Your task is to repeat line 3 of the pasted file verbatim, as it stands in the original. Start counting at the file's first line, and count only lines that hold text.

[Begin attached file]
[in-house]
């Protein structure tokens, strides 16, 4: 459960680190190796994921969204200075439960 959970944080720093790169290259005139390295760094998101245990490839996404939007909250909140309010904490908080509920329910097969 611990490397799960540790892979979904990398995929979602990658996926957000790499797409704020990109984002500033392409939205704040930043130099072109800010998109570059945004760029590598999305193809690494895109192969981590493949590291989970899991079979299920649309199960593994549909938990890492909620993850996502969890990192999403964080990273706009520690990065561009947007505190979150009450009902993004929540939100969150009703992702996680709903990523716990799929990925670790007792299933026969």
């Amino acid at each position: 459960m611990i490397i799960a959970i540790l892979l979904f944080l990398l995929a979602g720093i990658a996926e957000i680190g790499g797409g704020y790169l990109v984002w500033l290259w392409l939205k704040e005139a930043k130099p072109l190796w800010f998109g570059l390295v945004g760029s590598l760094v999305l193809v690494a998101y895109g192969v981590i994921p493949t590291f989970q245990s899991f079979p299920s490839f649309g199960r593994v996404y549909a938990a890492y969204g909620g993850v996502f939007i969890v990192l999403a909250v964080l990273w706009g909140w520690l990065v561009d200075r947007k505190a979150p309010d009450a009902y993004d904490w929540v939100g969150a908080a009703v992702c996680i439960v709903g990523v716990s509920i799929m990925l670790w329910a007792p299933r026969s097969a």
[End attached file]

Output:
């Amino acid at each position: 459960m611990i490397i799960a959970i540790l892979l979904f944080l990398l995929a979602g720093i990658a996926e957000i680190g790499g797409g704020y790169l990109v984002w500033l290259w392409l939205k704040e005139a930043k130099p072109l190796w800010f998109g570059l390295v945004g760029s590598l760094v999305l193809v690494a998101y895109g192969v981590i994921p493949t590291f989970q245990s899991f079979p299920s490839f649309g199960r593994v996404y549909a938990a890492y969204g909620g993850v996502f939007i969890v990192l999403a909250v964080l990273w706009g909140w520690l990065v561009d200075r947007k505190a979150p309010d009450a009902y993004d904490w929540v939100g969150a908080a009703v992702c996680i439960v709903g990523v716990s509920i799929m990925l670790w329910a007792p299933r026969s097969a």